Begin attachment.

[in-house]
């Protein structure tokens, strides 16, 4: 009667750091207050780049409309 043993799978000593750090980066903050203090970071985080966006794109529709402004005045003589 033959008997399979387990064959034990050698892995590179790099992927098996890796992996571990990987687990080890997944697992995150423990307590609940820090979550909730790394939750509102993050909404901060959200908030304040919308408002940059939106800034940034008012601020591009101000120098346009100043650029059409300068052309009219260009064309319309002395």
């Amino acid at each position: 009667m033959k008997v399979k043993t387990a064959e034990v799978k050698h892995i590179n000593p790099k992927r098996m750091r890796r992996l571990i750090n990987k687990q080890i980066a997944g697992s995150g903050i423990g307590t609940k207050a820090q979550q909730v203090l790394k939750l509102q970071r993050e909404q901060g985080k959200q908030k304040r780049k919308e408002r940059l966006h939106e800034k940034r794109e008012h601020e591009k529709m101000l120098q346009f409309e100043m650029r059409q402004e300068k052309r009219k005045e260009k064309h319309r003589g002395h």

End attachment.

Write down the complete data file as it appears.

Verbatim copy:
[in-house]
């Protein structure tokens, strides 16, 4: 009667750091207050780049409309 043993799978000593750090980066903050203090970071985080966006794109529709402004005045003589 033959008997399979387990064959034990050698892995590179790099992927098996890796992996571990990987687990080890997944697992995150423990307590609940820090979550909730790394939750509102993050909404901060959200908030304040919308408002940059939106800034940034008012601020591009101000120098346009100043650029059409300068052309009219260009064309319309002395």
């Amino acid at each position: 009667m033959k008997v399979k043993t387990a064959e034990v799978k050698h892995i590179n000593p790099k992927r098996m750091r890796r992996l571990i750090n990987k687990q080890i980066a997944g697992s995150g903050i423990g307590t609940k207050a820090q979550q909730v203090l790394k939750l509102q970071r993050e909404q901060g985080k959200q908030k304040r780049k919308e408002r940059l966006h939106e800034k940034r794109e008012h601020e591009k529709m101000l120098q346009f409309e100043m650029r059409q402004e300068k052309r009219k005045e260009k064309h319309r003589g002395h």